China has imposed retaliatory sanctions on a handful of UK politicians and researchers, as well as think tanks, advocacy groups, and a law firm. It’s a move that was widely expected after the UK, EU, US, and Canada imposed coordinated sanctions on Chinese officials this week for their role in alleged human rights abuses committed against Uyghur Muslims in Xinjiang.
As of today (March 26), the individuals and their immediate relatives will be banned from entering China or doing business with Chinese citizens and institutions, and any assets they own in China will be frozen.
Around 1 million Uyghurs and members of other ethnic minority groups are believed by many Western governments to have been held and mistreated by authorities in internment camps in this northwestern region of China. Beijing denies these allegations and defends the camps as a means to eradicate terrorism.
Earlier this week the four Western powers unveiled sanctions on Chinese Communist Party officials in Xinjiang for their role in what Brussels called a “large-scale surveillance, detention, and indoctrination program targeting Muslim ethnic minorities.” In turn, China sanctioned five members of the European Parliament, two EU subcommittees, a think tank, a nonprofit, and two researchers.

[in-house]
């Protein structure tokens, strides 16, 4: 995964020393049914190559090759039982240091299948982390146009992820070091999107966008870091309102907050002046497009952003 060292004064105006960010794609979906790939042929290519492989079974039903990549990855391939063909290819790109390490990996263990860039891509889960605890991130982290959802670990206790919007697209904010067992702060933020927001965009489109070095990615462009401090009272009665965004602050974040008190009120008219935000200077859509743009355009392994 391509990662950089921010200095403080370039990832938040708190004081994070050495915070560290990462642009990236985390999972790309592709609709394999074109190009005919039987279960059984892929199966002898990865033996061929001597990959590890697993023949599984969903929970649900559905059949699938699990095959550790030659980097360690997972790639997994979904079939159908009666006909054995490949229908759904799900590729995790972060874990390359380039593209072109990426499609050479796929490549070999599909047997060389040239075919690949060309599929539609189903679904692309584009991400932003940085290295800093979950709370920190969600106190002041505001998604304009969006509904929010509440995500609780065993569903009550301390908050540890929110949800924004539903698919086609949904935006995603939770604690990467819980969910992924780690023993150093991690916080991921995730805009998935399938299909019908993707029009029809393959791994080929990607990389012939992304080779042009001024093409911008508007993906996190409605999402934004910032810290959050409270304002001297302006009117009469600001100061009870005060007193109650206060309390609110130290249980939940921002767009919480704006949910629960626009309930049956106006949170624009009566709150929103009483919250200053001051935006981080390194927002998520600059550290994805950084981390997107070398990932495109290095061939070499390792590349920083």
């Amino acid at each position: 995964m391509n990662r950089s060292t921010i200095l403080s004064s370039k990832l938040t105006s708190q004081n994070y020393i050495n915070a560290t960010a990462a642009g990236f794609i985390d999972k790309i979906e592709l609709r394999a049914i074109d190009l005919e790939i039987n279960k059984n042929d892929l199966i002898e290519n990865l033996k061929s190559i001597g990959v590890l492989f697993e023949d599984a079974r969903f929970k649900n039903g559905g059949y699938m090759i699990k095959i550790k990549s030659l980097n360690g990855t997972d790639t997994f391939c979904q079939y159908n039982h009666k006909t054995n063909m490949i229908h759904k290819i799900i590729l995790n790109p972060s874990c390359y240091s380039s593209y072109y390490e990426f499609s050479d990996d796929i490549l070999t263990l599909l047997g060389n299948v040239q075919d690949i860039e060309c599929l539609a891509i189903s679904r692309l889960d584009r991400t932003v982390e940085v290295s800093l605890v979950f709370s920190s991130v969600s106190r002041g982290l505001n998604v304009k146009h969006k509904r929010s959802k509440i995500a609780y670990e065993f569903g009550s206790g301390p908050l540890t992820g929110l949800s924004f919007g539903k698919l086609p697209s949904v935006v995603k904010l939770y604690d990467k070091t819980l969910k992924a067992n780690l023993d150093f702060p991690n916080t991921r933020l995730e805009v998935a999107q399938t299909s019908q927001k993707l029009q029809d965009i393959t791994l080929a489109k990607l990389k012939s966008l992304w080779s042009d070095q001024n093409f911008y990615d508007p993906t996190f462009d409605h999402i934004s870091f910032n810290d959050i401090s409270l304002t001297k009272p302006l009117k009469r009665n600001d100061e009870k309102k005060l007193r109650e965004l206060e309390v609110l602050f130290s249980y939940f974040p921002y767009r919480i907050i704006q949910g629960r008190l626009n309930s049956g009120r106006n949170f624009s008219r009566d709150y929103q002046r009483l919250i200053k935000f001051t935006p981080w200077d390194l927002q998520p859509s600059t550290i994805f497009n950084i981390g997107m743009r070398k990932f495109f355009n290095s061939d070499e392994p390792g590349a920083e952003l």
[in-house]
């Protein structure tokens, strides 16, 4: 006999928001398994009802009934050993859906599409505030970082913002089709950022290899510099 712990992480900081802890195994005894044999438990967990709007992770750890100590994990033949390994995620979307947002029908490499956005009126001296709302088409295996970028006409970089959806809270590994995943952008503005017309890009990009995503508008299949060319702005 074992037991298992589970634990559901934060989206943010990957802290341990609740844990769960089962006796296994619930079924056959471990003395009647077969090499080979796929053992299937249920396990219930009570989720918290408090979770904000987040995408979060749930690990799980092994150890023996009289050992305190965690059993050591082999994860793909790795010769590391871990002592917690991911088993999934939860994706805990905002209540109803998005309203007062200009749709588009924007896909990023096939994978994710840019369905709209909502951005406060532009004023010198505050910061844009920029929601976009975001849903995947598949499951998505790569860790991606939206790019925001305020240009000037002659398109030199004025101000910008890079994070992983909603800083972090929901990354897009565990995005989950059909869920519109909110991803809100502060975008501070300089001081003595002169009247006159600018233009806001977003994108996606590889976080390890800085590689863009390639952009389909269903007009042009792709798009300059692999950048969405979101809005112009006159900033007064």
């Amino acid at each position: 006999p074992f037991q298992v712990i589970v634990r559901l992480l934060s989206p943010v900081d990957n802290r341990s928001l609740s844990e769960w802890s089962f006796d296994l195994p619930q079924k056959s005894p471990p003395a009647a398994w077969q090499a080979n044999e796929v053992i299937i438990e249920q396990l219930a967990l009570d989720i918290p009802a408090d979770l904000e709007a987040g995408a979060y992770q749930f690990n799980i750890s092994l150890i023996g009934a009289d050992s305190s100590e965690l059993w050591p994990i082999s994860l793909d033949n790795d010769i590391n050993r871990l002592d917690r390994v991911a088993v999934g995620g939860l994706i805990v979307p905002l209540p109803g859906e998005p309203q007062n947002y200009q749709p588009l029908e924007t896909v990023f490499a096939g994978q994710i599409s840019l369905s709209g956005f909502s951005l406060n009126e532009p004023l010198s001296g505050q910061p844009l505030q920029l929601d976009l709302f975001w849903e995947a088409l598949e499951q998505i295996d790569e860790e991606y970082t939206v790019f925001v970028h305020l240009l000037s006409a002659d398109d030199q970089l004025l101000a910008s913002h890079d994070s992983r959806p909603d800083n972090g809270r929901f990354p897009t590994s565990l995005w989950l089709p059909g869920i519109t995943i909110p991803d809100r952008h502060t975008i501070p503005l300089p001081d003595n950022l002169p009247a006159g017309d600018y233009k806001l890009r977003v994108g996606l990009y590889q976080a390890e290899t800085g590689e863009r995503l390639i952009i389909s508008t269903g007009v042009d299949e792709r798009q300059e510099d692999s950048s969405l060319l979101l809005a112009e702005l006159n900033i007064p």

Observers in the UK expected more to follow, and they did late last night, British time, in a statement from the Chinese foreign ministry that read:
The UK imposed unilateral sanctions on relevant Chinese individuals and entity, citing the so-called human rights issues in Xinjiang. This move, based on nothing but lies and disinformation, flagrantly breaches international law and basic norms governing international relations, grossly interferes in China’s internal affairs, and severely undermines China-UK relations. The Chinese Foreign Ministry has summoned [Britain’s] ambassador to China to lodge solemn representations, expressing firm opposition and strong condemnation. The Chinese side decides to sanction… nine individuals and four entities on the UK side that maliciously spread lies and disinformation.